Lawyers hit out at consent law plan
Top lawyers insist a sexual consent defence described as an "archaic legal loophole" is not a get out of jail free card and say they don't support the Opposition's plans to overhaul it.
Queensland's mistake of fact defence lets alleged rapists argue in court that they were so drunk they believed the victim had consented to sex, according to the LNP.
But the state's peak law bodies believed scrapping the defence would be a mistake.
Queensland Law Society president Bill Potts said there was "confusion and even misinformation" about how the defence worked.
"For the defence to be made out, (the defendants) belief must be both honest and reasonably held. It is not a get out of jail free card," he told the Courier Mail.
"Merely because a defendant argues a case in a particular way does not mean that it will be accepted by the jury. Juries, quite rightly, reject ridiculous defences and return verdicts of guilty.'
Writing in today's The Courier-Mail, Queensland Bar Association president Rebecca Treston, QC, said most barristers in the field didn't change was needed.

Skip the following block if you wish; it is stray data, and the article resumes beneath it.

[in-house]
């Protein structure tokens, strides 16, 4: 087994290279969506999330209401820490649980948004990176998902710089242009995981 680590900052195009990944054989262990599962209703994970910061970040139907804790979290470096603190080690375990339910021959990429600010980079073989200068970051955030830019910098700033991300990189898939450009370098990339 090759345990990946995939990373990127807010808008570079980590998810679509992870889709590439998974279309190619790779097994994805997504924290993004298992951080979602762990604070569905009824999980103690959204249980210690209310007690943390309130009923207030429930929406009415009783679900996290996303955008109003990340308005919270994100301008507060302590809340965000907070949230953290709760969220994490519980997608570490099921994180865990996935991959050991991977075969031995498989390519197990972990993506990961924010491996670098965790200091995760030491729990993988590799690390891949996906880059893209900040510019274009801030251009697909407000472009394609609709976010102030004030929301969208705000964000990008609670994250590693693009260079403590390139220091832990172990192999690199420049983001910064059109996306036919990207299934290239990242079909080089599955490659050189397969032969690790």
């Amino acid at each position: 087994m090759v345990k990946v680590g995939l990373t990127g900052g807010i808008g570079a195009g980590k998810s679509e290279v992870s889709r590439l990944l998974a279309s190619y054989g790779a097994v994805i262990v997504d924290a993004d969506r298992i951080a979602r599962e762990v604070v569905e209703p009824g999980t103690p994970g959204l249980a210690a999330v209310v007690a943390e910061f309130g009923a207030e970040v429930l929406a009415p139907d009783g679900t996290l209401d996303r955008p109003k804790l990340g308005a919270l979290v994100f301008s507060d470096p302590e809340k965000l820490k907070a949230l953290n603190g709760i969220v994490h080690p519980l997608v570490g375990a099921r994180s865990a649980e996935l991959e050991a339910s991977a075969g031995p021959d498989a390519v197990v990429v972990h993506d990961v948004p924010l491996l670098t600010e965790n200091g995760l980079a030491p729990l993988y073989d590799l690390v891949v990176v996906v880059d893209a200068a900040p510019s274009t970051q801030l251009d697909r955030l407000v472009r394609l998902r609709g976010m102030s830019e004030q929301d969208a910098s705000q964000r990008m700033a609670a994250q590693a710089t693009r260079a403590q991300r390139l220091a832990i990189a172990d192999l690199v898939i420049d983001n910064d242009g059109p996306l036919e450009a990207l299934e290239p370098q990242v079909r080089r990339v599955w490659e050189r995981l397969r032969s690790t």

"It is not the common experience of members … that calculating, predatory, reckless or opportunistic offenders are avoiding criminal responsibility as a result of the current state of the law," she writes.
"It is also not the case that defendants can simply claim that they thought the complainant was consenting because they were intoxicated and expect to be acquitted on that basis."
Any changes needed to be on evidence, she said.
Both the Law Society and Bar Association supported the issue being examined by the Queensland Law Reform Commission.
Despite mounting pressure from the Queensland Women's Legal Service, retired Supreme Court Justice Roslyn Atkinson, sexual assault survivors and Labor's Left faction, Attorney-General Yvette D'Ath is yet to refer it to the commission.
"The Palaszczuk Government is considering the views of Queensland's foremost legal stakeholders and reviewing dozens of Court of Appeal judgments handed down since the definition of consent was previously amended almost 20 years ago," Ms D'Ath said.
In other states, the laws provide a lists of circumstances in which a person is not consenting to sex, including remaining silent.